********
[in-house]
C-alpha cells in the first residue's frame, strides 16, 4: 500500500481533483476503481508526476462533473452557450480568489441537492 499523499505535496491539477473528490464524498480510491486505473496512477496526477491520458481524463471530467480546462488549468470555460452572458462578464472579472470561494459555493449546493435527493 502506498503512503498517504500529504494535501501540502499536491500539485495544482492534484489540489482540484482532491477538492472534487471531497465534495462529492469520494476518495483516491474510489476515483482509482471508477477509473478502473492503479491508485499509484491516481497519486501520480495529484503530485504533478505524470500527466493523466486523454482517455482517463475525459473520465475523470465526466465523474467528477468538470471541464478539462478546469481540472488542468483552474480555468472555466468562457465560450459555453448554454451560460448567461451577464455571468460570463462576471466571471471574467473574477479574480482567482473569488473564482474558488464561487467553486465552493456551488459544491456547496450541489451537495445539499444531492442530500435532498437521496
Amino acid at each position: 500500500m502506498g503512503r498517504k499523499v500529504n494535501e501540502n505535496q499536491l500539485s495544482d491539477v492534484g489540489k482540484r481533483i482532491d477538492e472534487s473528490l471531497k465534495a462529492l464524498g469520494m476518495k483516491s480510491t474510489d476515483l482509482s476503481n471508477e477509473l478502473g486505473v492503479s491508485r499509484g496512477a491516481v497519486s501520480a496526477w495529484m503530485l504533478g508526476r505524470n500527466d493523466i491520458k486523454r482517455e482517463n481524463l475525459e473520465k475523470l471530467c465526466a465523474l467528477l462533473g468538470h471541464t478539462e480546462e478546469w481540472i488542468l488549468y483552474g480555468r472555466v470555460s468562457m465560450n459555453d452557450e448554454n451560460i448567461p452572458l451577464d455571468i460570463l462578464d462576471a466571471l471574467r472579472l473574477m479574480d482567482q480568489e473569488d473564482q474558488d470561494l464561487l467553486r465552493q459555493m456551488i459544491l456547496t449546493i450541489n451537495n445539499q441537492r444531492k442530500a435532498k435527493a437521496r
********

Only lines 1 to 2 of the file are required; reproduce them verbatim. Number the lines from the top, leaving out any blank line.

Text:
[in-house]
C-alpha cells in the first residue's frame, strides 16, 4: 500500500481533483476503481508526476462533473452557450480568489441537492 499523499505535496491539477473528490464524498480510491486505473496512477496526477491520458481524463471530467480546462488549468470555460452572458462578464472579472470561494459555493449546493435527493 502506498503512503498517504500529504494535501501540502499536491500539485495544482492534484489540489482540484482532491477538492472534487471531497465534495462529492469520494476518495483516491474510489476515483482509482471508477477509473478502473492503479491508485499509484491516481497519486501520480495529484503530485504533478505524470500527466493523466486523454482517455482517463475525459473520465475523470465526466465523474467528477468538470471541464478539462478546469481540472488542468483552474480555468472555466468562457465560450459555453448554454451560460448567461451577464455571468460570463462576471466571471471574467473574477479574480482567482473569488473564482474558488464561487467553486465552493456551488459544491456547496450541489451537495445539499444531492442530500435532498437521496